We went through the Dolphins and Posties again and decided we were wrong before and it's The Posties who are developing laying workers. We therefore moved them across the field so the flying bees will return to the Dolphin hive. The next day there were very few bees left in the Posties hive and the new queen arrived. We put her into the Dolphins hive and renamed it the Gettys.
Went through the Paddies and found lots of random drone brood laid in worker cells and very domed and knobbly - laying workers! Decided to start moving it towards the new nucleus (The Paddycasts) to combine.

On 21st we checked the Paddyelms - no sign of brood yet. Stopped feeding them and added 2 more bars. We will carry on feeding the Paddycasts and Gettys though. We gave Paul a comb of capped brood from the Paddypines to put in his hive with his new queen.
The next day the Paddycasts were behaving strangely and there was a large group of bees on the ground in front of the nucleus box. We think it must have been the queen who had fallen while attempting to go on her maiden flight. We put another nucleus box on the ground near them and they gathered on the front of it. By the next day they had all gone and the Paddycasts didn't seem happy. We think they may now be queenless.
We had a message that a swarm of bees has moved into the attic of a large house in the village bordering the nature reserve. We went down after dark and investigated. It was in a small attic space above a dormer window. Lots of old comb that a swarm has moved into. We decided it would be too hard to do a cut out but would seek advice.
We tried to get someone with a beevac to come but they were too busy so rang another beekeeper who gave lots of advice about how it could be done. As the alternative is that the home owners get pest control to destroy them, we decided to give it a go. We'll have to wait until next week though when the owners are away because of danger that the bees might get into the house.

Meanwhile they had found another colony in an apple tree. These had built several combs, so have been there a while. We got them into a nucleus box by cutting the comb off and laying it into the box. There was brood, but very little stores.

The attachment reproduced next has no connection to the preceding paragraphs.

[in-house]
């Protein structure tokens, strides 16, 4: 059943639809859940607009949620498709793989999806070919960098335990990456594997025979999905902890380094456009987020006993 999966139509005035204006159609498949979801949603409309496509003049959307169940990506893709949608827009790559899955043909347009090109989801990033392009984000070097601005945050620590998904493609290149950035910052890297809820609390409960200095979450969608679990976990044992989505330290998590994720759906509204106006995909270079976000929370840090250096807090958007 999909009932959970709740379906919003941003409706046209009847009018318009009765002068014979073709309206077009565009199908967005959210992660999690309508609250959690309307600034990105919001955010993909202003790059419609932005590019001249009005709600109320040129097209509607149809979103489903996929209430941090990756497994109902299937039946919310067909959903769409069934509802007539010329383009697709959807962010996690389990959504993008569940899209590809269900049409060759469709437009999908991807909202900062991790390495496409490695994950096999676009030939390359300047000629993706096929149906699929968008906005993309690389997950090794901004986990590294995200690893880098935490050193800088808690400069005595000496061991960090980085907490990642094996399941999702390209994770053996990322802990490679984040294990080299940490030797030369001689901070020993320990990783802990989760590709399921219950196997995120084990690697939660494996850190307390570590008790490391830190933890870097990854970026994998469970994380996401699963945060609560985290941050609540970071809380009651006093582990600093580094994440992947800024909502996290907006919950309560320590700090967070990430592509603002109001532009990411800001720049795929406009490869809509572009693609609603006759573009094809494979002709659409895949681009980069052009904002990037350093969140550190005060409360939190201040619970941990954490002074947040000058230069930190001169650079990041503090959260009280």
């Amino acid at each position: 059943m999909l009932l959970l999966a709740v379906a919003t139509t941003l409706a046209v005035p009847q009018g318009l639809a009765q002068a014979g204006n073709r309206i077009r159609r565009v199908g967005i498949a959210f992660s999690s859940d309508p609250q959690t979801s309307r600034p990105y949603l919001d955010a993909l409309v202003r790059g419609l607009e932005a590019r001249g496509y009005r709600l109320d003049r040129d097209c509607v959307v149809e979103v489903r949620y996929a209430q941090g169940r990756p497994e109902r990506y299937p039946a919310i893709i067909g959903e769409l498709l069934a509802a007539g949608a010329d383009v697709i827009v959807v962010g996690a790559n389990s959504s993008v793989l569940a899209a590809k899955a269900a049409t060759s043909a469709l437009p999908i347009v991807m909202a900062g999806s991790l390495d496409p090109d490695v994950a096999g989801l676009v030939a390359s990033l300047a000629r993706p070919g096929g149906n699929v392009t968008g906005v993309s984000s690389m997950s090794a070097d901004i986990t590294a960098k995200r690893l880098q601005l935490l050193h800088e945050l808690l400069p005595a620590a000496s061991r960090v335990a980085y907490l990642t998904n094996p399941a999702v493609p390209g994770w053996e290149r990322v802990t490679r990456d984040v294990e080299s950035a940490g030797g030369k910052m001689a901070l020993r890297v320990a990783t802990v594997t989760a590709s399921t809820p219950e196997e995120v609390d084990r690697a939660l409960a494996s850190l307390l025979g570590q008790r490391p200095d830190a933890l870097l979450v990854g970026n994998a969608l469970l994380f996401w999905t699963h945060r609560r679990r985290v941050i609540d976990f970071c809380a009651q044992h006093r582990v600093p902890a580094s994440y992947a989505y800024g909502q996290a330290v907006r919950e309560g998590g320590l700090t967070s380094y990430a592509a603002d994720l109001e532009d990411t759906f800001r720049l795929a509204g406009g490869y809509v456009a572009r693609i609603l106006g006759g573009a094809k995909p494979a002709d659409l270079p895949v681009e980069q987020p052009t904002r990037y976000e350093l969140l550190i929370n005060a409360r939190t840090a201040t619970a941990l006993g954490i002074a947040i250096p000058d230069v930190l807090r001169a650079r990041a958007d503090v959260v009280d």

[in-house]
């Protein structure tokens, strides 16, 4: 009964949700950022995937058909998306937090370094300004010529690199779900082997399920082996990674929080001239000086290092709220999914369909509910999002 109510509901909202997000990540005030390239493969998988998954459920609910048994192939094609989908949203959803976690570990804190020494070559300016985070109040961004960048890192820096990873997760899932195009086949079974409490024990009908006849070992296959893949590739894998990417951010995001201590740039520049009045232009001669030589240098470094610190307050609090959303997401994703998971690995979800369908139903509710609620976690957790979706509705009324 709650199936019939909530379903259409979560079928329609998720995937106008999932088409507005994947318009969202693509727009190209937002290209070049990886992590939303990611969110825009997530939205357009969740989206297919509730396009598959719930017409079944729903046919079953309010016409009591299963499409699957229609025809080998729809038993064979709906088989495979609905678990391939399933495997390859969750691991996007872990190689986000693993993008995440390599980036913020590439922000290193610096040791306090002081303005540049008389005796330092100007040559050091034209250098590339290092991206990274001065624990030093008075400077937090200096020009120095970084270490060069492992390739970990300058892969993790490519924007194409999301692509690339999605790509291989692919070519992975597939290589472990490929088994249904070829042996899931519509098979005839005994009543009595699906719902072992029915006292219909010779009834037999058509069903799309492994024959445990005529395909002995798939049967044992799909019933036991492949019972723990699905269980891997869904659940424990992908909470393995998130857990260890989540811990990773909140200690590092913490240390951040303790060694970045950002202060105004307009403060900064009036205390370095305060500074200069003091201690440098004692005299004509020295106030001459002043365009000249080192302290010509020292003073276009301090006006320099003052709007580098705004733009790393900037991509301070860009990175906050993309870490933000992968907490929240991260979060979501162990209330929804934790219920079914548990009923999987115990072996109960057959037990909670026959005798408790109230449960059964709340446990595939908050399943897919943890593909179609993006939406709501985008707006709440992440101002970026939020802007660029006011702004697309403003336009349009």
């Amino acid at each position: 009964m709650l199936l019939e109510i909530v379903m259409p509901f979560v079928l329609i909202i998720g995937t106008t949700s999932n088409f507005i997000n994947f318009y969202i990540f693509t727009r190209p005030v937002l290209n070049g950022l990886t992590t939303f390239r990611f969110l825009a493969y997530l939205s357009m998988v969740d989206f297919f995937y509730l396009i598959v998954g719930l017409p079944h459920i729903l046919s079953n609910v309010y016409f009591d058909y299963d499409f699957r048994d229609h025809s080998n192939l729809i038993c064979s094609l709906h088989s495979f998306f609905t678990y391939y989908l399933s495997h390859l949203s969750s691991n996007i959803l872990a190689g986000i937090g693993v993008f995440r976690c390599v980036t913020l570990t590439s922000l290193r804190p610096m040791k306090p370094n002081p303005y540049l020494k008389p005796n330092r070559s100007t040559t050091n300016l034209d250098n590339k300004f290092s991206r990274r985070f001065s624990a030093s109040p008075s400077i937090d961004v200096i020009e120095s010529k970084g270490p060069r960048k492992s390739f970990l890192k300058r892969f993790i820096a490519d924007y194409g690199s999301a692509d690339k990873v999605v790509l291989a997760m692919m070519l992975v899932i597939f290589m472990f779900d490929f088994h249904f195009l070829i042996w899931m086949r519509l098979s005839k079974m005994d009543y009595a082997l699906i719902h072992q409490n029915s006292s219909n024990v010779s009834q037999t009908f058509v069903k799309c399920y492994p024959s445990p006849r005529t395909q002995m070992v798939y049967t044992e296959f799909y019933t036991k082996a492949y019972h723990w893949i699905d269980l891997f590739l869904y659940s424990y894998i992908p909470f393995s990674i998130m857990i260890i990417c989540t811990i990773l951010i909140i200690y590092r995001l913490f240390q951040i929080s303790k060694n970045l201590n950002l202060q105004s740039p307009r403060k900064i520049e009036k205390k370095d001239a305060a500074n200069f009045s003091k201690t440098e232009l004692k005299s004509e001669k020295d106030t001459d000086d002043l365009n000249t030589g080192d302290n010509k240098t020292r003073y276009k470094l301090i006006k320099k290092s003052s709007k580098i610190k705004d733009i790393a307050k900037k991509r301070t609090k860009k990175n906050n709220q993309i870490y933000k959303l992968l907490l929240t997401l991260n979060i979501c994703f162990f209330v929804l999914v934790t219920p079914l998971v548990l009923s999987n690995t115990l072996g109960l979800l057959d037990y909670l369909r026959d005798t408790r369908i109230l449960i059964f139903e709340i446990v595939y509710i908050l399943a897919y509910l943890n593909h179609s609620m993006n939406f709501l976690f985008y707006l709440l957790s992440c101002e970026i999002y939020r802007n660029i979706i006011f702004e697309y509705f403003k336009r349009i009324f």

The swarm had set up home in this apple tree 

They had built several combs
We got them into a nucleus box

We returned the next day and hung most of the comb under the bars slung with strips of cloth. This was quite difficult and we are unsure if it is going to work. We also gave them a feeder board with a mix of candipolline and fondant.
The next day we cleared the remaining bees out of the Postie hive who we think were all robbers and got it closed up.
The Paddypines were very active and several fanning at the entrance. We think the queen went on her maiden flight.
We are going to take the Apple tree nucleus to Clovelly for a holiday together with the ones from the attic if we manage to remove them next week.

On Saturday 30th July we got a call from another neighbour in the village to say that some bees, or wasps, were building a nest in their garden. We went to take a look and it was a medium sized swarm hanging off a trellis. It was over some steps up to the garden. A bit tricky but we managed to get them straight into a nucleus box. Mick returned after dark to collect them and we set them up next to the Paddies.
The next day we started feeding them and moved the Paddies across the field so the flying bees return to the new nucleus - the Kings.

The swarm is hanging from the trellis above some steps

It was a bit tricky but we got them

Not sure if this was a primary or a cast, reasonable size though

We also heard from the house owner where the bees above the dormer are that they have all gone. I had my suspicions that previous bees had been poisoned there. Maybe the bees decided it wasn't such a good place to live after all. We were both rather relieved as it was going to be a rather difficult job.
We moved the Paddies back to next to the Kings and will try again on the next sunny day. A lot of the bees had gone but not enough.